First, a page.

Russian-American dialogue on Afghanistan irked some political circles in US / News / News agency Inforos
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Russian-American dialogue on Afghanistan irked some political circles in US

Russian-American dialogue on Afghanistan irked some political circles in US

Russia and the United States have established a regular dialogue on Afghanistan, which could have bothered certain political circles in Washington, Russian Security Council Secretary Nikolai Patrushev stated in an interview with the Argumenty i Fakty weekly, commenting on the publications about the alleged bounties on US servicemen that Moscow allegedly offered to Afghan militants.

Patrushev noted that the US administration repeatedly imposed sanctions against Russia "based on fake news."

"Now, their media has suddenly latched on to Afghanistan, which our countries have established a regular dialogue on; apparently, this fact bothered certain political circles," Patrushev said.

"Russian and American intelligence services cooperate in a wide range of fields. Countering terrorism is a field where we have concrete practical results," Patrushev underscored.

In this regard, he continued, any allegations that Russia conspired with the Taliban, especially in a bid to assassinate US servicemen, are baseless, TASS reports.

"I would like to believe that in the future, the American media will be more responsible with their publications and won’t fuel additional strife between Moscow and Washington. We can only hope that US political circles will settle their internal issues without trying to score an electoral win at Russia’s expense," the security official said.

"Such a hostile thrust in our direction is hardly likely to facilitate the restoration of the atmosphere of trust, which both Moscow and Washington have been proclaiming for several years already," the secretary underscored.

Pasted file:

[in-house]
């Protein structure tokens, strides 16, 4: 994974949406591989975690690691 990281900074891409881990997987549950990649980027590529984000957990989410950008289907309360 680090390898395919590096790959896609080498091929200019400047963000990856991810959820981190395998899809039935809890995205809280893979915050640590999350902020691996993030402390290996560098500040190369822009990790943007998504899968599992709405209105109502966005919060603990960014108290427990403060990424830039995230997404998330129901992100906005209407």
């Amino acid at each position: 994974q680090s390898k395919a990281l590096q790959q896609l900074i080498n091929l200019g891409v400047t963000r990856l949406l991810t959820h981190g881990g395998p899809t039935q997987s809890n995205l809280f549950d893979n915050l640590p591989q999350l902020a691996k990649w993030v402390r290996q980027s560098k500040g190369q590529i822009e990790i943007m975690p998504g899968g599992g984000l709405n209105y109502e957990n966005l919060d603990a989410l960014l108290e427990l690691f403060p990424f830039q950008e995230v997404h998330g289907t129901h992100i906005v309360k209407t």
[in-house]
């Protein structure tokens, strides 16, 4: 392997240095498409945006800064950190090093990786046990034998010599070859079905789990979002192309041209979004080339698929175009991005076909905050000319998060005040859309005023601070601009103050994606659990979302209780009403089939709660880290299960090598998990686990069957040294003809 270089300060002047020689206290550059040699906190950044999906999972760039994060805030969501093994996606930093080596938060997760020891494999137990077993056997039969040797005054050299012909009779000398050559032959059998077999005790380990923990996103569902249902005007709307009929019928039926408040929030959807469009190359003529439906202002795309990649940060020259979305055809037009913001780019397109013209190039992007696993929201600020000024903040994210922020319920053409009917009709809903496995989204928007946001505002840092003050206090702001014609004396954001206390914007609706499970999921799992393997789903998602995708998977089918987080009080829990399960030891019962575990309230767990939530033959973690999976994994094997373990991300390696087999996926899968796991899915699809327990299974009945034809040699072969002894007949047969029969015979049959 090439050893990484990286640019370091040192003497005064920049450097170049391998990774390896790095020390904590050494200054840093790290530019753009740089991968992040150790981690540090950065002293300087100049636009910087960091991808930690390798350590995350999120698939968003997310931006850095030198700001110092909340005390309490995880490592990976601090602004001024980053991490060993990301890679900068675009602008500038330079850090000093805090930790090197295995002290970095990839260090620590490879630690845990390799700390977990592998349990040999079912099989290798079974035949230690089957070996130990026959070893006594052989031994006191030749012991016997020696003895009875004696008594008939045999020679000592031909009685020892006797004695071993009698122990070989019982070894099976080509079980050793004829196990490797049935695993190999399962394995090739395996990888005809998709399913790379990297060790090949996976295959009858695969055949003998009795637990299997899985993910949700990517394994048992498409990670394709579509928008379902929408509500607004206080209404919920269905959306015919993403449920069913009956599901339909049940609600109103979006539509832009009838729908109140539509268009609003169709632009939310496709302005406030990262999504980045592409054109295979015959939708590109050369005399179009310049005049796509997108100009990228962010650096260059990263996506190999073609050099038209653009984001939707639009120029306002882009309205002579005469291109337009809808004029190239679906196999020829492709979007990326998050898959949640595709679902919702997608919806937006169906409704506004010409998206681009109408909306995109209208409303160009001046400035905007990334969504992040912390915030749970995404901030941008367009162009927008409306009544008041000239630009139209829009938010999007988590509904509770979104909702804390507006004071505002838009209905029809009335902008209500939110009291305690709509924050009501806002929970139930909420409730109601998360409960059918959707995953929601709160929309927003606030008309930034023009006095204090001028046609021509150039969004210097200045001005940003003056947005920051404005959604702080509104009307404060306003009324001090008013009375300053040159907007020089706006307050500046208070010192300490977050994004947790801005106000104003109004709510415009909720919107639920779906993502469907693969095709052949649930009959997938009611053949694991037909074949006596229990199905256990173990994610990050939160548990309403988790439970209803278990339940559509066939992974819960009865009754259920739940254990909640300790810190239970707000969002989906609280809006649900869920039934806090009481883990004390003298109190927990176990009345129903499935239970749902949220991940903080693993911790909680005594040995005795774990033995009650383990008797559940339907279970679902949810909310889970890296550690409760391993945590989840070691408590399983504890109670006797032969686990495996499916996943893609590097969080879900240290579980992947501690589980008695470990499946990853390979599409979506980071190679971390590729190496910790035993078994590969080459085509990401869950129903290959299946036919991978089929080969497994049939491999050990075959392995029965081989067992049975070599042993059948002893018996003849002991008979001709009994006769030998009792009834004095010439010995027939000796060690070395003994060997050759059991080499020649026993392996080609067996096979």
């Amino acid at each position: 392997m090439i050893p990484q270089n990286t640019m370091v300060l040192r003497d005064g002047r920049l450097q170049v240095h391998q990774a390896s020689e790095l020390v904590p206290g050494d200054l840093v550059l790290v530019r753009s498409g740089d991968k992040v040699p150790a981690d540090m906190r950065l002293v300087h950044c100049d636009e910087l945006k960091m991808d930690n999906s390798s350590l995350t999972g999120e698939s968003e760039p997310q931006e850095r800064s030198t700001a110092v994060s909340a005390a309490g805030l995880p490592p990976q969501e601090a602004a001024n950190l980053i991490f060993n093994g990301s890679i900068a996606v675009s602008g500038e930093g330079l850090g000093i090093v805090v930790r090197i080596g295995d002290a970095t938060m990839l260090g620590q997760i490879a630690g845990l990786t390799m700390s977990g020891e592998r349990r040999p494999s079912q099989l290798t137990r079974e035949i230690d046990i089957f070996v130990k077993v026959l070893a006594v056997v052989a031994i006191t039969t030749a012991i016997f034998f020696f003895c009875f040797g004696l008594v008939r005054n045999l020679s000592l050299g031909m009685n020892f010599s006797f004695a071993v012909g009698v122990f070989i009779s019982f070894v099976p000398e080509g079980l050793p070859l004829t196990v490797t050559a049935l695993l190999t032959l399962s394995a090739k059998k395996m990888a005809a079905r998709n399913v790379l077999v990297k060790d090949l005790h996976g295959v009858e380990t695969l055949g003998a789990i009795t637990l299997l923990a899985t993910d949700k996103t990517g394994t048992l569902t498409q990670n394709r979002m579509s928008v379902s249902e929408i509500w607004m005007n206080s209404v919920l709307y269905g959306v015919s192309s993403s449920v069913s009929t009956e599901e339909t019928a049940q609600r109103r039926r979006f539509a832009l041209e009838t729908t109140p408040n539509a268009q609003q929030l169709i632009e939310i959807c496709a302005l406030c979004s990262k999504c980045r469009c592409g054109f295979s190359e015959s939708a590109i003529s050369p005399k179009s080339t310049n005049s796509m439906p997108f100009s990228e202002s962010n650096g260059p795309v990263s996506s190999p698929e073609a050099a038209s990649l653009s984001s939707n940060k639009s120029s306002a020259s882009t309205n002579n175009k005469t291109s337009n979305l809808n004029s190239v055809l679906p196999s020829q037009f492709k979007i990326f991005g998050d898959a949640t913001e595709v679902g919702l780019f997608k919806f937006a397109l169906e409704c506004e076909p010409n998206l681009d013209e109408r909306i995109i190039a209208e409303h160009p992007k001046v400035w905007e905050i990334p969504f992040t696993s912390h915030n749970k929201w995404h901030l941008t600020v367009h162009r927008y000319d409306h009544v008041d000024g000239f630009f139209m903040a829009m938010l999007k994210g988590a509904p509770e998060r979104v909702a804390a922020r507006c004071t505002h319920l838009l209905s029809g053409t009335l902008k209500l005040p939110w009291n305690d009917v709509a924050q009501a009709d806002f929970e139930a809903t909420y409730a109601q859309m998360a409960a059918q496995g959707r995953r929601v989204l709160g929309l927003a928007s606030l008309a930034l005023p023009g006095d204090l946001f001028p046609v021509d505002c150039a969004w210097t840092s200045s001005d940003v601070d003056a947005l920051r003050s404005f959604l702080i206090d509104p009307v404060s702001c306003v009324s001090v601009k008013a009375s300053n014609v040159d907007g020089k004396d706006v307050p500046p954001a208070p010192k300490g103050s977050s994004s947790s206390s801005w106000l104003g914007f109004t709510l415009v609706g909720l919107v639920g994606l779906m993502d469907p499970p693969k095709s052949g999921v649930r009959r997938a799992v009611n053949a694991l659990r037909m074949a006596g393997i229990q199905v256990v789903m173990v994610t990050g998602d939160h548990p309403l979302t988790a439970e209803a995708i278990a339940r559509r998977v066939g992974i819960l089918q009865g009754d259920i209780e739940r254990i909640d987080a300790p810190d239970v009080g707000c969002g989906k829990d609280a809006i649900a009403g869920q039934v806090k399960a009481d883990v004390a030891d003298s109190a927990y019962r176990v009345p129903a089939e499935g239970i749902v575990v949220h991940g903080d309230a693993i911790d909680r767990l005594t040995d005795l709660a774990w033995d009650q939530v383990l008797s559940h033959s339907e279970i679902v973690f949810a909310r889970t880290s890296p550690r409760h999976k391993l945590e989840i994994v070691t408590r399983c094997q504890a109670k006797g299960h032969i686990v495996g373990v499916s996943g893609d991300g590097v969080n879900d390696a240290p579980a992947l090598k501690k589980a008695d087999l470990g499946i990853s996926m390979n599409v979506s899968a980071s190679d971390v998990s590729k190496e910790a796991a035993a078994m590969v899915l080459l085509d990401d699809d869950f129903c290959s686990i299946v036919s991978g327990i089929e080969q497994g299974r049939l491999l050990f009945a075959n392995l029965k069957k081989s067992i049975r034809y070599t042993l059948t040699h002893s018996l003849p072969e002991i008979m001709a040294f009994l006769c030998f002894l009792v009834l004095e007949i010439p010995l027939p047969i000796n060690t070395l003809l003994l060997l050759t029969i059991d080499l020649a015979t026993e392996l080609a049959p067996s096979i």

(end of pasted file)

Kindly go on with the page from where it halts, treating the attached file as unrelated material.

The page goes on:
Moscow has never cooperated with the Taliban, outlawed in Russia, the Security Council secretary went on. "Frankly speaking, it was the United States that laid the foundation for the Taliban movement," he pointed out, adding that in the 1980s, Washington had shelled out billions of dollars to support the Afghan mujahideen, "who later formed the bulk of terrorist forces not only in Afghanistan but also in the entire region."

"National Security Advisor to US President [Jimmy Carter] Zbigniew Brzezinski’s revelations are well-known, he admitted that Washington had sought to sponsor Afghan terrorists to satisfy its geopolitical goal," Patrushev noted.

"Russia, in contrast, has never cooperated with the Taliban," the top security official emphasized, pointing out that the Russian Supreme Court had designated the Taliban as a terrorist group in 2003.

When commenting on media reports about Russia’s alleged ‘bounties’ to Afghan militants to kill US troops, Patrushev said that "these are ridiculous allegations." According to him, those who make such statements either know little about the situation in Afghanistan or "deliberately seek to distort the truth."

About the report

On June 26, The New York Times published an article, alleging that an unidentified division of the Russian military intelligence goaded Taliban militants into attacking servicemen from the US-led international coalition in Afghanistan. The newspaper claimed that such conclusions by US intelligence services were presented to President Donald Trump several months ago, while the White House National Security Council discussed this issue in late March.

Kremlin Spokesman Dmitry Peskov called these allegations a lie and a "total hoax." On June 27, the Russian Foreign Ministry labeled the initial publication on this issue as intentionally false.

According to the ministry, "this piece of straightforward fake news clearly illustrates the low intellectual capabilities of American intelligence propagandists, who have to come up with such nonsense instead of inventing something more credible."

On June 28, Trump tweeted that US intelligence labelled the reports of the alleged Russian attempts to offer bounties to the Afghan militants for assassinating US servicemen as false. Trump speculated that The New York Times, who published the initial report, could have published "another fabricated Russia Hoax," in a bid to "make Republicans look bad."

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